One of the stickiest problems facing virtually every data-intensive business is where to put the volumes of data we need to keep the lifeblood flowing.
Of course, we have many choices when it comes to data storage, but each of those choices presents its own set of problems. Storage capacity is a daunting issue, with the amount of data that crosses our transoms increasing at an exponential rate from year to year. For that reason, many are turning to the cloud — but some are concerned with the security issues posed by leaving critical applications and critical data “somewhere out there.”
On-site storage solves many of the security issues of the cloud, but hardware and media have more limited capacities, and with so much data flowing in and with massive storage rapidly becoming a necessity to be in compliance with government regulations, enterprises are caught between a rock and a hard place. Clearly, if we’re going to store massive amounts of data on-site, we need physically smaller media and drives that can hold more data than current devices.
Seemingly with this issue in mind, SanDisk Corp. has announced the first product in a new category of embedded solid state drives (SSD) that are smaller than a postage stamp, and offer higher capacities and performance than existing storage solutions.
“The SanDisk integrated SSD (iSSD), the first high-capacity product within this new category, is designed for use in fast-growing mobile computing platforms such as tablet PCs and ultra-thin notebooks,” the company says.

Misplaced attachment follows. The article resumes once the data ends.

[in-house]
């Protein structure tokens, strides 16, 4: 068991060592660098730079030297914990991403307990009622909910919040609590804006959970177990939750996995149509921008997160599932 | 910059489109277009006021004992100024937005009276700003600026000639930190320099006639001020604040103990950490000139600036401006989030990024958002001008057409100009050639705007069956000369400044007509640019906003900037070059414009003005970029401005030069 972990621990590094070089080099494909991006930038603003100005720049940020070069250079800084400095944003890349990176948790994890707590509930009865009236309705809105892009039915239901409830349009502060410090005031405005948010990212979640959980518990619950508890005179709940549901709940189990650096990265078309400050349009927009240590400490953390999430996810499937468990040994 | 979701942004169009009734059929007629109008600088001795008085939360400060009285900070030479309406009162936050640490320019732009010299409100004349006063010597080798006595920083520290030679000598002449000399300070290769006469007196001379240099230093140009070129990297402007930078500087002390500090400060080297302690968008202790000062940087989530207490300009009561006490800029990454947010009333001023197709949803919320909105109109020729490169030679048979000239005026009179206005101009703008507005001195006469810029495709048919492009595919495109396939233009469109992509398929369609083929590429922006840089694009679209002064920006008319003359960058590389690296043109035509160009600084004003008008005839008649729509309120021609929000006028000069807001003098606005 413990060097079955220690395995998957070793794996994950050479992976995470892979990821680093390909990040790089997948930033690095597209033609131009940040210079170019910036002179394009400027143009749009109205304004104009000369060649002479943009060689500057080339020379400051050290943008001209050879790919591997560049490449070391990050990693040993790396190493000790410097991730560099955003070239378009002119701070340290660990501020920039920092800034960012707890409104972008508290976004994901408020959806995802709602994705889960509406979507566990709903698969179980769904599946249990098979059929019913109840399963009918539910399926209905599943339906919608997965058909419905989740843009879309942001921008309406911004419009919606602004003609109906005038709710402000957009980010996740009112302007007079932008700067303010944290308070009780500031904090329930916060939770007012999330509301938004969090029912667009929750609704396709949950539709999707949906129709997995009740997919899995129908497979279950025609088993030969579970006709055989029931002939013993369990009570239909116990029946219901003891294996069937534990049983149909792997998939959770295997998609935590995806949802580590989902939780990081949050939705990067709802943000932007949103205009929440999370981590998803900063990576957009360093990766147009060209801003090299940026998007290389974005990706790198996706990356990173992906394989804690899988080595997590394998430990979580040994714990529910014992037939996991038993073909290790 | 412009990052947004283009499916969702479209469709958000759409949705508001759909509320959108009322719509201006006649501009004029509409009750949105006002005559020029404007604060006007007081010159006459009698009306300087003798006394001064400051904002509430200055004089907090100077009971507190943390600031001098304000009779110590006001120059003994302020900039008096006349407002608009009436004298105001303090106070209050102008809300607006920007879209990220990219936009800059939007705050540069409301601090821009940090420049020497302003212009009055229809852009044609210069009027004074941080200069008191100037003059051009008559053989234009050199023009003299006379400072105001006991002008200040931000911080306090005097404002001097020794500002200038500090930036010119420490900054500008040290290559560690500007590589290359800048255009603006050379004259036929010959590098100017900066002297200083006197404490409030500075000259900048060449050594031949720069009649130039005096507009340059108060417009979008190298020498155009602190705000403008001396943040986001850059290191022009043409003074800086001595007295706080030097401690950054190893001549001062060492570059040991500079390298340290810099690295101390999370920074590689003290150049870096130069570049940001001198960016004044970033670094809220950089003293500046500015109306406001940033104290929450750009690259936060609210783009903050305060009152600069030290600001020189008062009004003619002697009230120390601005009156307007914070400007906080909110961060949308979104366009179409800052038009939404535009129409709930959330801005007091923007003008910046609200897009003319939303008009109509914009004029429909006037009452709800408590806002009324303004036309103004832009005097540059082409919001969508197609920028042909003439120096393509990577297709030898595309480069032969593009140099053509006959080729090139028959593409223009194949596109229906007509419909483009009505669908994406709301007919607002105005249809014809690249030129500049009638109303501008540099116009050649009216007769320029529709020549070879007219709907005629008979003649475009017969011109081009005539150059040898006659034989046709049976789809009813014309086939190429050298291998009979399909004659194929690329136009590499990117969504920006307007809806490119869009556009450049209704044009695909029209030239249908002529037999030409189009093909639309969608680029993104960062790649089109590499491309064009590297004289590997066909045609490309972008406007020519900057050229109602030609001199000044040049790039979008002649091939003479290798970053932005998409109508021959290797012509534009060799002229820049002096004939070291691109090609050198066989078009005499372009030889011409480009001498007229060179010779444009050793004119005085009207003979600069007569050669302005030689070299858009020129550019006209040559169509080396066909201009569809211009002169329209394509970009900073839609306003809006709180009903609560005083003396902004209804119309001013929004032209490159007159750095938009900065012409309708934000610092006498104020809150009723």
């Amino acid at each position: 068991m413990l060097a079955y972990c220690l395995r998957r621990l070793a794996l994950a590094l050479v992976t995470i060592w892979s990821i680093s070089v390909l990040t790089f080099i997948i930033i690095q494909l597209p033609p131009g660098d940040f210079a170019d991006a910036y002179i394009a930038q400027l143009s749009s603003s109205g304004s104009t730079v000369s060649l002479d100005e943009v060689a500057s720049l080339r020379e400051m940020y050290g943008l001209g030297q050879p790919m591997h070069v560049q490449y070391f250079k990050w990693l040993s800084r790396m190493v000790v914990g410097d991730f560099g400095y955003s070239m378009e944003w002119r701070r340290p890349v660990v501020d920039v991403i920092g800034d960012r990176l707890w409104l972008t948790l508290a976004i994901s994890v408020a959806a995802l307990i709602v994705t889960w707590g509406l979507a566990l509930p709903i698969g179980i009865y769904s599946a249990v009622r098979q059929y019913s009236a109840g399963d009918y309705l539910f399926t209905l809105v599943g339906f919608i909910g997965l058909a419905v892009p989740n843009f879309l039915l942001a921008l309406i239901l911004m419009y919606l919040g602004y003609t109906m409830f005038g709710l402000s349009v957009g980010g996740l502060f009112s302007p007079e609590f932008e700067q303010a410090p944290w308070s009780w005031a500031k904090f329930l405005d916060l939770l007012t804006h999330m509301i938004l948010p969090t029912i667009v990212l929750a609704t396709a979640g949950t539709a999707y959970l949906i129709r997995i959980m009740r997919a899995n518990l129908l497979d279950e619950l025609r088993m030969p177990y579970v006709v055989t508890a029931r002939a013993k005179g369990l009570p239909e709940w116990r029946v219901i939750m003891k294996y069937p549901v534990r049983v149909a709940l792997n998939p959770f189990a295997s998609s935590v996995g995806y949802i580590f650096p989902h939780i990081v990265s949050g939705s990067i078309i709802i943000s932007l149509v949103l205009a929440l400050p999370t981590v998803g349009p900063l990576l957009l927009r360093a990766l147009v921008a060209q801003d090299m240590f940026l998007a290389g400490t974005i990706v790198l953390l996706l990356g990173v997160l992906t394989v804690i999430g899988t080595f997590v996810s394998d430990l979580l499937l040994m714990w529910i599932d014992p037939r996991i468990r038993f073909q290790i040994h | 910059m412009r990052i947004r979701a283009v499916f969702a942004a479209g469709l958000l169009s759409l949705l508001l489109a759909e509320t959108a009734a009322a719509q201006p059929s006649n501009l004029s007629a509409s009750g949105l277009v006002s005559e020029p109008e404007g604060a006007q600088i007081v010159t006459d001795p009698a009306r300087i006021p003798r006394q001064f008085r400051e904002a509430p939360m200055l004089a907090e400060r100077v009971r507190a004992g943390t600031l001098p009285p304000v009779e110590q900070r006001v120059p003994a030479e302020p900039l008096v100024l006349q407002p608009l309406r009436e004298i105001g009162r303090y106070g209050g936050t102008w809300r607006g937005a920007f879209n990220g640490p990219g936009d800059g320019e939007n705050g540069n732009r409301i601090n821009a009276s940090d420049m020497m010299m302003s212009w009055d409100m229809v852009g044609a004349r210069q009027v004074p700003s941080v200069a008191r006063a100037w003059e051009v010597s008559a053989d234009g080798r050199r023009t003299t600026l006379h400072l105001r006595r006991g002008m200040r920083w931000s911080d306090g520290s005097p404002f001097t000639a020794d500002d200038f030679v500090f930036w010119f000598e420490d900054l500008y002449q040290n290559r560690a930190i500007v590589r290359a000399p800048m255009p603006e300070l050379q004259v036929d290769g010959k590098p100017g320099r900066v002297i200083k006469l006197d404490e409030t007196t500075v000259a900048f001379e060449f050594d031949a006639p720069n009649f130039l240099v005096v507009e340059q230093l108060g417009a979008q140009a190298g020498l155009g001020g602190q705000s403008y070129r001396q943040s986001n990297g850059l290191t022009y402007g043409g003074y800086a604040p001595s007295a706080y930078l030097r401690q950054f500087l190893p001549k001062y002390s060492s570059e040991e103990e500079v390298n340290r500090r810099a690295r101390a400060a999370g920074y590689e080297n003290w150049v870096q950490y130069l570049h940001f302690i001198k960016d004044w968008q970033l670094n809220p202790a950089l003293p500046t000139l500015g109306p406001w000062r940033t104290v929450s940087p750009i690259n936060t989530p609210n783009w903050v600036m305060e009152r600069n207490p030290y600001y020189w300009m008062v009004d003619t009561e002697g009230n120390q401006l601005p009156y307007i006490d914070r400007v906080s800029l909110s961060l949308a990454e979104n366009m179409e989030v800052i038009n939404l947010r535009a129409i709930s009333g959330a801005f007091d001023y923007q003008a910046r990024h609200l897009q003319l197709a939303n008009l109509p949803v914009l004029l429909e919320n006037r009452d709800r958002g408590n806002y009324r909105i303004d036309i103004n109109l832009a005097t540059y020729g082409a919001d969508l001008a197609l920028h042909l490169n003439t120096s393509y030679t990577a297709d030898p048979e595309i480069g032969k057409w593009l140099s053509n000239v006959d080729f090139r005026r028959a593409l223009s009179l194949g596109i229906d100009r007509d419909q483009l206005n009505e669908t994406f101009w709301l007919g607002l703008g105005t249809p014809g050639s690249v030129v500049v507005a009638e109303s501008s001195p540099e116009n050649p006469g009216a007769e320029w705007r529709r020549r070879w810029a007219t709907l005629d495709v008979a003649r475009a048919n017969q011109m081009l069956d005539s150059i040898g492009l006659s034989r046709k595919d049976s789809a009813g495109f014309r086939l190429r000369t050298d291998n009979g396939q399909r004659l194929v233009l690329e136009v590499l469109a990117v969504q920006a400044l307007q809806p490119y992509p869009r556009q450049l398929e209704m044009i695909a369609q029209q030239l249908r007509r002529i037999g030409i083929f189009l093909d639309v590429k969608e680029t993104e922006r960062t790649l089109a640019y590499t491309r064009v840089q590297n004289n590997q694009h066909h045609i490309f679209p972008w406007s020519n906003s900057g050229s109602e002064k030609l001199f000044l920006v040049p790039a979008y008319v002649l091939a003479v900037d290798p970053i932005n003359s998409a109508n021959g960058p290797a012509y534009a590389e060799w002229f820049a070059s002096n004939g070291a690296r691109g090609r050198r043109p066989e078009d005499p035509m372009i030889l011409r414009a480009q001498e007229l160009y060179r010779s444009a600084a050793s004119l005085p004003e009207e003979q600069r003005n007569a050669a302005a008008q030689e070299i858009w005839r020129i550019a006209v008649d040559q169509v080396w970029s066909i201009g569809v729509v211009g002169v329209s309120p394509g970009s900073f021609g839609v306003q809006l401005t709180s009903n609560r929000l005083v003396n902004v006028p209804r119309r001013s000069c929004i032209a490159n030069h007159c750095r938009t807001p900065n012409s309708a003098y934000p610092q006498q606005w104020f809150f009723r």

SanDisk adds that its (iSSD) weighs less than a paper clip and provides “the fastest high capacity embedded storage solution at this physical size.” It is designed for mobile computing platforms, but really, why stop there? The current drive capacities range from 4GB to 64GB; in other words, this little postage stamp device has the same storage capability on the upper end as the hard drive in many desktop computers. I have no doubt that sizes will continue to diminish and capacities to grow as solid-state technology continues to develop.
According to SanDisk, the new drives are already fast enough for use with today’s advanced operating systems, including the very popular Windows 7. Of course, the primary advantage of these tiny but powerful drives is that they involve no moving parts, thus virtually eliminating the chance of mechanical failure.
At the moment, SanDisk is just making the initial drives available to OEMs and selected manufacturers, focusing on portable devices. Don’t be surprised, however, if solid-state technology makes significant inroads into larger and more challenging storage environments. The tiny form factor will be a blessing to insurance, financial services and other enterprises that desperately need a place to store the waves of critical data that keep expanding in size and scope daily.
This article can also be found at http://www.insurancenetworking.com.
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